Of course the top 3 positions of search results are the next step for the site I’ve mentioned above and feeling confident in content and Onpage SEO I’ve focused recently on the server side of things. Towards that goal I am testing a WordPress High Availability deployment.
This coupled with Cloudflare DNS and CDN is I think going to produce a server environment that’s obscene. For those who aren’t familiar with a CDN network here is a handy image explaining it.
I’ll update everyone on the effect of the sites rankings. The first kick in rankings which in the line graphs is where the trend really caught upward direction happened when I moved the site off of a shared hosting server to its own LAMP stack server. Essentially now I am dividing the stack across auto-scaling servers.
Here’s a the getting started guide as provided by Google.
This document aims to provide the information necessary to maintain and perform administrative tasks on your WordPress High Availability deployment from the Google Cloud Launcher
This solution leverages a few GCP features, which require certain APIs to be enabled in your project in order for Deployment Manager to successfully deploy these resources. The following APIs should be enabled before you deploy the solution:
The solution architecture is made up of 5 main components:
Below you can see an architecture diagram of how the components relate to each other.
There are two custom services running on the deployed machines that are essential for the solution to function properly. These services are gcs-sync (running on WordPress instances – both Admin and Content) and cloudsql-proxy (running on the SQL Proxy instances).
The gcs-sync service runs a script /opt/c2d/downloads/gcs-sync that, depending on the role the VM is assigned (Content or Admin), will check in with the GCS bucket tied to the deployment and determine if content needs to be pushed to or pulled from GCS. If you need to interact with the service, you can do so via systemctl. For example:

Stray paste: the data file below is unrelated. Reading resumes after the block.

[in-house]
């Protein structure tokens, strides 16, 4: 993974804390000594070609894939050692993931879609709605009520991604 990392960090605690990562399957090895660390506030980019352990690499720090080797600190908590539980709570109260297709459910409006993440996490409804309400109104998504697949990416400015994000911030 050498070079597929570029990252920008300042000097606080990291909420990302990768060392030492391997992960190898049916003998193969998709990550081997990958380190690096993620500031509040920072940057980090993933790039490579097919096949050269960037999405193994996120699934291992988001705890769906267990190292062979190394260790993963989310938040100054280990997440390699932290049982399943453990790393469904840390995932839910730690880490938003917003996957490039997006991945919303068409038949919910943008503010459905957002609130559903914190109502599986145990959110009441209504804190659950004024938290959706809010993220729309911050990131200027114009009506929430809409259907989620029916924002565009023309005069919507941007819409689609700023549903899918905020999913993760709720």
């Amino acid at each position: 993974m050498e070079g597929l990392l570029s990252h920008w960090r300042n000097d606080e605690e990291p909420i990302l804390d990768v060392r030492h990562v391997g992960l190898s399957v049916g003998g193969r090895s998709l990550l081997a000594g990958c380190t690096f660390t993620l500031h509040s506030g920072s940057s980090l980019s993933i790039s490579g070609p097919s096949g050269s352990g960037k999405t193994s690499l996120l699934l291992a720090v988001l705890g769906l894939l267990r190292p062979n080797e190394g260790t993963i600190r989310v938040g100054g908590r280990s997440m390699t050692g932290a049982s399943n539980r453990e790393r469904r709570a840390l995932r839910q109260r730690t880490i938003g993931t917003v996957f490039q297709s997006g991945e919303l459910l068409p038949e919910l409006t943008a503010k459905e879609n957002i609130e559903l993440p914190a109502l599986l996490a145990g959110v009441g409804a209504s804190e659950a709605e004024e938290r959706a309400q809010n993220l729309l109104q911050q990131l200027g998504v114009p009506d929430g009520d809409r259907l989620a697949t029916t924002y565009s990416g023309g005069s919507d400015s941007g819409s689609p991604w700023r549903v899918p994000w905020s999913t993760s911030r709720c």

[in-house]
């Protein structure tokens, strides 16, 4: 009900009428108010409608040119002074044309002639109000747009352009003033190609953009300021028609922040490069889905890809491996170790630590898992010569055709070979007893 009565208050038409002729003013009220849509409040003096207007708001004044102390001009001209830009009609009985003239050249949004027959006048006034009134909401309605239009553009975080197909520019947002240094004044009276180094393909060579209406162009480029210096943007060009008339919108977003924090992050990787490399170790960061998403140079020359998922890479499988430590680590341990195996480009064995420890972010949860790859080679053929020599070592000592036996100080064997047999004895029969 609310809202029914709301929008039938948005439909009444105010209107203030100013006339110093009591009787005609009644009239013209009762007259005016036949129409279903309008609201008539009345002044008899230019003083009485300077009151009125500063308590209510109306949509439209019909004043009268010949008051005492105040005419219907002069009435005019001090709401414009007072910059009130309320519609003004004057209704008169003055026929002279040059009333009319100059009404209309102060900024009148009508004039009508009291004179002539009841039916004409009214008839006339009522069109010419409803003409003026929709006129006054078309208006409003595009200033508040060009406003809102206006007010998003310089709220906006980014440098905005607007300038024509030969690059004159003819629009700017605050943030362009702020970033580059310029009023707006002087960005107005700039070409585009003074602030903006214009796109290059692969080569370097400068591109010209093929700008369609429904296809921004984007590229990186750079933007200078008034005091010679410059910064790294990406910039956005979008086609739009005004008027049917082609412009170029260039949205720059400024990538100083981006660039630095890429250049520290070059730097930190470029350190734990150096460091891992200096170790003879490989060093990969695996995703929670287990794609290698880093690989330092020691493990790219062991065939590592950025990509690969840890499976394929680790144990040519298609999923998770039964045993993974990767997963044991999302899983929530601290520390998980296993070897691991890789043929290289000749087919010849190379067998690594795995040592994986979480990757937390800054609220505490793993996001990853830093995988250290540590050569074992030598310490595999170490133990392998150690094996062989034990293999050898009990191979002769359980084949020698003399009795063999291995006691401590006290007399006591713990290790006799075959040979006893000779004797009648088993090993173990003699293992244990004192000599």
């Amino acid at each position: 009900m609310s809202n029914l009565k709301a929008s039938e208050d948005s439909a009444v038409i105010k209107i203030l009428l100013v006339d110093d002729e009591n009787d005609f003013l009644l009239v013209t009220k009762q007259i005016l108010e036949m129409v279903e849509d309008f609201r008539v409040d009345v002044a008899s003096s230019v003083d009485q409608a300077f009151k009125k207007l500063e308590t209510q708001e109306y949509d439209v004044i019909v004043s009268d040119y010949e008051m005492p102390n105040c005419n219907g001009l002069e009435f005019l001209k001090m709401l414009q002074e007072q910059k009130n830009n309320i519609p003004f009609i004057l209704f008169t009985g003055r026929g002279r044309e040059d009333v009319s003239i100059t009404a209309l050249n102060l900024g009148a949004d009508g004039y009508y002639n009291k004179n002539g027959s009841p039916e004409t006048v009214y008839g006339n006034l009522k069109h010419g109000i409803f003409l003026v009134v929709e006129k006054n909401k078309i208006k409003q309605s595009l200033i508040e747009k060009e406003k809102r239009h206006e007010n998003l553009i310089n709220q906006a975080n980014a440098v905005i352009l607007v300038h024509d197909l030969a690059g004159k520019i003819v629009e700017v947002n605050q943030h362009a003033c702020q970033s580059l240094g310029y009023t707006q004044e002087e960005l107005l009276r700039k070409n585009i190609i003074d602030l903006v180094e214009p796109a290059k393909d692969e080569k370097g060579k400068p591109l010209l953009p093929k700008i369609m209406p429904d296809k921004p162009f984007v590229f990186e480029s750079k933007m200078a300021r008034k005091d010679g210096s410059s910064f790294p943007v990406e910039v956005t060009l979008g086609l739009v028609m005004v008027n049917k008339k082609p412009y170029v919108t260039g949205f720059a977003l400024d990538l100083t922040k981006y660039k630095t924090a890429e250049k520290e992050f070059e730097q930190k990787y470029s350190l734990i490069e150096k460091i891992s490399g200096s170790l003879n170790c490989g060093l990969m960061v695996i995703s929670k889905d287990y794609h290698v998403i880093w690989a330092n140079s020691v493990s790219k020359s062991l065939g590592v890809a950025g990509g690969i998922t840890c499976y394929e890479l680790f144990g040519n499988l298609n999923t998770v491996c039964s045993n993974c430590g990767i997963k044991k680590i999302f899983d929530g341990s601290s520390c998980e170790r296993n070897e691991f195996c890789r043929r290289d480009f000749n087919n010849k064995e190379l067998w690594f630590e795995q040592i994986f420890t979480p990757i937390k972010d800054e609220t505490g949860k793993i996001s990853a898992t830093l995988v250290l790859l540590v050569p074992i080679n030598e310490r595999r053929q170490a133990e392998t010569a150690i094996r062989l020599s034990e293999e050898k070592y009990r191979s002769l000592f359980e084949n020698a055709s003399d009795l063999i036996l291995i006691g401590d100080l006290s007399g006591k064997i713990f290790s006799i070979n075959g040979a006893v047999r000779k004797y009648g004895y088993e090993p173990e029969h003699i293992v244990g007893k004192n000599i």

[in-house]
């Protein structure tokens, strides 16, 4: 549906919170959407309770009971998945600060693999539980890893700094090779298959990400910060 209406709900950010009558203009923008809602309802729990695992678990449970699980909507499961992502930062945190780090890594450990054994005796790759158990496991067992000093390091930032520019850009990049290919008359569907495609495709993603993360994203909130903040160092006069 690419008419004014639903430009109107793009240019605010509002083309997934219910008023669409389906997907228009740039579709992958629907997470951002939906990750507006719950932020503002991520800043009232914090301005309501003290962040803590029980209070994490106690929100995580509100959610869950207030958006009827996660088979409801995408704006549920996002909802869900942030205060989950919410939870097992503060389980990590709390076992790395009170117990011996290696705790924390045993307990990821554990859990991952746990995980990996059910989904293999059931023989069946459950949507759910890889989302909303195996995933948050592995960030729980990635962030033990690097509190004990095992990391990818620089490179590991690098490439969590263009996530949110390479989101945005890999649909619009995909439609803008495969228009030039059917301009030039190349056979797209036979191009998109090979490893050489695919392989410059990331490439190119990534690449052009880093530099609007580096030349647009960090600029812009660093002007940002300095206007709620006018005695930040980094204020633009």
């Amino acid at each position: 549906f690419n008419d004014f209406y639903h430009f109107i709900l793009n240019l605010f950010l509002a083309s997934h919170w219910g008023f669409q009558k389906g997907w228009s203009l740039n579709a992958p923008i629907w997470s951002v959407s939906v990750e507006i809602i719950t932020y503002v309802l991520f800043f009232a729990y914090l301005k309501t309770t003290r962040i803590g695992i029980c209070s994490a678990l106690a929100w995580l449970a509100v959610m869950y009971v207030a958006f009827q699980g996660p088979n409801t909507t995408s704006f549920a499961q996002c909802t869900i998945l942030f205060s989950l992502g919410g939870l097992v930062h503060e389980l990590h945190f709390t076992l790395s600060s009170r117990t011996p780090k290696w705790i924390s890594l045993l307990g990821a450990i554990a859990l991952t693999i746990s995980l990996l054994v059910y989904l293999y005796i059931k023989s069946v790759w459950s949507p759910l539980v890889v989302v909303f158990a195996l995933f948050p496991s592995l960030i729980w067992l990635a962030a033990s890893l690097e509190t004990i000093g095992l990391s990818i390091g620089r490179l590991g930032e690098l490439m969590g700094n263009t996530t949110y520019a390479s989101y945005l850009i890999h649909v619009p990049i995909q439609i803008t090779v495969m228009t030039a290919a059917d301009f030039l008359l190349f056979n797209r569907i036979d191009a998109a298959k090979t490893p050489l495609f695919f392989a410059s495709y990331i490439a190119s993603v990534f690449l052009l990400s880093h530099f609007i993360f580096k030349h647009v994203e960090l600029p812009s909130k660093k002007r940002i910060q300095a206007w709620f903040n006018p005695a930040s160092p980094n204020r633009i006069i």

systemctl stop gcs-sync
will kill the script checking GCS, and the node will not receive any updates that come from the Administrator Node. Conversely, if the service needs to be started you can do so with the following command:
systemctl start gcs-sync
The cloudsql-proxy service makes use of the Cloud SQL Proxy binary so you can connect to your Cloud SQL instance without having to whitelist IP addresses, which can change when instances are deleted and recreated in a Managed Instance Group. The Cloud SQL binary is located at /opt/c2d/downloads/cloud_sql_proxy and the script that executes the binary is located at /opt/c2d/downloads/cloudsql-proxy. Like the service that runs gcs-sync, it can be interacted with using systemctl. Stopping the service can be done with:
systemctl stop cloudsql-proxy
At this point your instance will not be able to communicate with the Cloud SQL instance, and the application will not function. If you needed to manually start the service for any reason you can do so with the following command:
systemctl start cloudsql-proxy